Why there is a dump of the graphics processor and memory chips from the video card

Let’s see why in recent years video cards often fail due to the dump of the graphics processor or memory chips and how to avoid this. And we will also touch upon an important question for many – what wears out a video card more: mining or games?

Surely you have seen on the Internet photographs of color “artifacts” on the monitor screen, they appear if a video card has a graphics processor or memory chip. “Artifacts” are not the only sign. Dumping chips can be accompanied by a black screen when turning on the PC, inability to install drivers on the video card and error 43 in Windows, indicating system failures related to the graphics adapter.

Problems most often appear with video cards released in the late 2000s and later, and the Nvidia GeForce series video cards of the 8X00, 2XX, 4XX and 5XX families suffered most from dumps. Many of these models have not survived to our times in working order, they are often sold on the secondary market after homemade repairs using the warm-up method, but it does not help for long.

GeForce 8800 GTX was the record holder in chip dumps

What is BGA and why does chip dump occur?
To understand what a chip dump is and for what reasons it occurs, you first need to understand how to attach the microcircuits to the video card textolite . In the 1990s, video chips had very few pins, for them the DIP package (from the English dual in-line package), the pins of which are located along the edges of the microcircuit, or QFP packages (from the English Quad Flat Package), where the pins were from four sides.

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Even such complex video chips of the 1990s as 3dfx Voodoo II had enough QFP cases

In the 2000s, the complexity of graphics processors and their power consumption began to grow rapidly, the number of pins reached hundreds of pieces or more, which made it impossible to execute them in QFP packages. The way out was the BGA (Ball grid array) type of package, in which contact is provided by solder balls located on the reverse side of the microcircuit. The number of pins also increased for video memory chips, which, after a short existence in TSOP (Thin Small-Outline Package) packages, also moved to BGA packages.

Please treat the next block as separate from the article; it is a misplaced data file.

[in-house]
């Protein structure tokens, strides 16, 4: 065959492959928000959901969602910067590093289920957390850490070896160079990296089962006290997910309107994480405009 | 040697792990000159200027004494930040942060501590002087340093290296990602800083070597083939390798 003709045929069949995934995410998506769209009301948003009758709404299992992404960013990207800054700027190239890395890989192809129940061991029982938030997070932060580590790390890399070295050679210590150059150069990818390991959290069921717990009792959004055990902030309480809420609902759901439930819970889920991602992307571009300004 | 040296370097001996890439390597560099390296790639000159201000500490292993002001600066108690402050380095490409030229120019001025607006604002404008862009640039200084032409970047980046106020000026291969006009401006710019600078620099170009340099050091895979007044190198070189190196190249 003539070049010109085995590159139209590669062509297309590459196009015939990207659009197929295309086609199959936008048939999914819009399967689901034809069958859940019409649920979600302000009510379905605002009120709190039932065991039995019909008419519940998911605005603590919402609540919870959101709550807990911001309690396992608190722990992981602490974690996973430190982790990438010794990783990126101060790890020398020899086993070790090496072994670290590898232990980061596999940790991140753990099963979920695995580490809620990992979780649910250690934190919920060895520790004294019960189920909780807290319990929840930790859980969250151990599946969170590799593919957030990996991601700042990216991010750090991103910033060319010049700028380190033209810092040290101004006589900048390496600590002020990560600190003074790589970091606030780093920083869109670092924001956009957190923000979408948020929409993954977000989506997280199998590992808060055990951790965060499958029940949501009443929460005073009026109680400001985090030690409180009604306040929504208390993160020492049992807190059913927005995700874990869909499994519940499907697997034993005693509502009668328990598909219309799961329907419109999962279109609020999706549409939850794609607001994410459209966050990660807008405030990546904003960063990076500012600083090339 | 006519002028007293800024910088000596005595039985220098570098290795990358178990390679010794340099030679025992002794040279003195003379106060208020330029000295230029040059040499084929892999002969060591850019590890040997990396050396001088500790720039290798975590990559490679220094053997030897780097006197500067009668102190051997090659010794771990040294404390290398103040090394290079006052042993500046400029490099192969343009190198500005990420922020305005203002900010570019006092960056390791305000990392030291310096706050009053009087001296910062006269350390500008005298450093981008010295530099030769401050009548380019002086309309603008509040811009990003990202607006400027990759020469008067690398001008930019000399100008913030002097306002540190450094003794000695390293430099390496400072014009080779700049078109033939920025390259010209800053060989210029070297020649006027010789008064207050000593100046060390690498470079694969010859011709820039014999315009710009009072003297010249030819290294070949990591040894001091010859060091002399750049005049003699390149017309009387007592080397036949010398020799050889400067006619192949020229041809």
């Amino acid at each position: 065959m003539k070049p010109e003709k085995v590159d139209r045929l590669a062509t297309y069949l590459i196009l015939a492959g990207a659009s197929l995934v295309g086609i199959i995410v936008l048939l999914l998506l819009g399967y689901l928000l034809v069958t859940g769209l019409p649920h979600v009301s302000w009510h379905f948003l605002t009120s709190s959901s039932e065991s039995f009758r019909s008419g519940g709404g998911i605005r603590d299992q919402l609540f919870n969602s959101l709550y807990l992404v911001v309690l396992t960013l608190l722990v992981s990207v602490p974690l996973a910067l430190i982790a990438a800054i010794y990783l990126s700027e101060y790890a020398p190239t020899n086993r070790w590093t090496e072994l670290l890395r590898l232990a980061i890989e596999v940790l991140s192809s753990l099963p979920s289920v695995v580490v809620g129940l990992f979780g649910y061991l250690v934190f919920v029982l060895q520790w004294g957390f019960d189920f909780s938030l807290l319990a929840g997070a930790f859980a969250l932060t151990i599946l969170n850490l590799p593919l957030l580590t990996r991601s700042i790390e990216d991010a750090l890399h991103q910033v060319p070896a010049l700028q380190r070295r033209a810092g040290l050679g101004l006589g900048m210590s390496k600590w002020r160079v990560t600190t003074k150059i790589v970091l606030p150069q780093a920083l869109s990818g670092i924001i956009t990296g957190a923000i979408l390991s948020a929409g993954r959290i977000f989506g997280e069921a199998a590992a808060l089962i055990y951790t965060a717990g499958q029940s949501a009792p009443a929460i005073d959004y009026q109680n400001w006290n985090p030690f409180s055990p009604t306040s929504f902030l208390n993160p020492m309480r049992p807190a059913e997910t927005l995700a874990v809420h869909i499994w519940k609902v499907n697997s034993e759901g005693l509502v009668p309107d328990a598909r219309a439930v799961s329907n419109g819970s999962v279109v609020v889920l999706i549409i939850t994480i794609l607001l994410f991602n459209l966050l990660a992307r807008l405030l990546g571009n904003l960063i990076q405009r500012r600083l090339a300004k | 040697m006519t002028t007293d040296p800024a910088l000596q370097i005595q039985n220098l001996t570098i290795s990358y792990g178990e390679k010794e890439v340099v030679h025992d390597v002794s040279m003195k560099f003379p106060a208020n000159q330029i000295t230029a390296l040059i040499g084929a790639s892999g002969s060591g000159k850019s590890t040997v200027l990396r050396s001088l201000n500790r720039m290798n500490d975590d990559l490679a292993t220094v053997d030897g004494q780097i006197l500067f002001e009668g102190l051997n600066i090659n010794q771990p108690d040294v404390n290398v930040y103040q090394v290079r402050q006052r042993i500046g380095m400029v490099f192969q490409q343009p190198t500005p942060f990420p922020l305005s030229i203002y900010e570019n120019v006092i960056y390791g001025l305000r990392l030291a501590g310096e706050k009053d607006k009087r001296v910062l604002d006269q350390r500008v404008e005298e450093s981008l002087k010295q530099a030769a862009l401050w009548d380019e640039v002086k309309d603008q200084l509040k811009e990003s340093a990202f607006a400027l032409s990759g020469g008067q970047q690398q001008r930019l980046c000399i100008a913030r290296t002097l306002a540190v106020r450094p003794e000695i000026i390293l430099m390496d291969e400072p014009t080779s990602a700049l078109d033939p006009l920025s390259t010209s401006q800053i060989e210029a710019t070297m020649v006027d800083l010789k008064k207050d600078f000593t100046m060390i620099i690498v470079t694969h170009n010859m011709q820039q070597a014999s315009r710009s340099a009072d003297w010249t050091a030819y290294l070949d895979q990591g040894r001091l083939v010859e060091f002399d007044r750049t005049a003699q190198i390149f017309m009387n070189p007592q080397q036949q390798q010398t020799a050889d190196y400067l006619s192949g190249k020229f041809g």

The video chip GeForce 4 Ti 4200 already uses the BGA package, while the video memory is still managed by the TSOP package.

BGA solved the problem of miniaturizing high pin count chips, but unlike DIP, QFP, and TSOP packages, the chip’s solder ball pins are not flexible. With repeated strong heating, followed by sharp cooling, microcracks and oxides appear in them, gradually leading to the so-called “dump” of the chip, when one or several balls lose contact.

The contact of the balls can also be disrupted by physical impact on the textolite or the chip, for example, if the video card is inaccurately installed in the PC. And also when dismantling its cooling system , sagging in a slot under its own weight or with strong and prolonged vibration.

Because of this, BGA chip packages are considered unreliable and are rarely used in electronics industries that require trouble-free operation despite temperature fluctuations or vibration, such as military equipment or aircraft construction. The situation with the unreliability of BGA cases worsened in the second half of the 2000s, when manufacturers finally switched to the use of environmentally friendly lead-free solders in the manufacture of consumer electronics and video cards in particular.

Lead-free solders have a higher melting point and higher hardness of the resulting balls used as chip contacts. If the softer lead-containing solder provided some plasticity to the soldering, then with lead-free solders, the contacts of BGA chips became even more susceptible to both mechanical and thermal damage.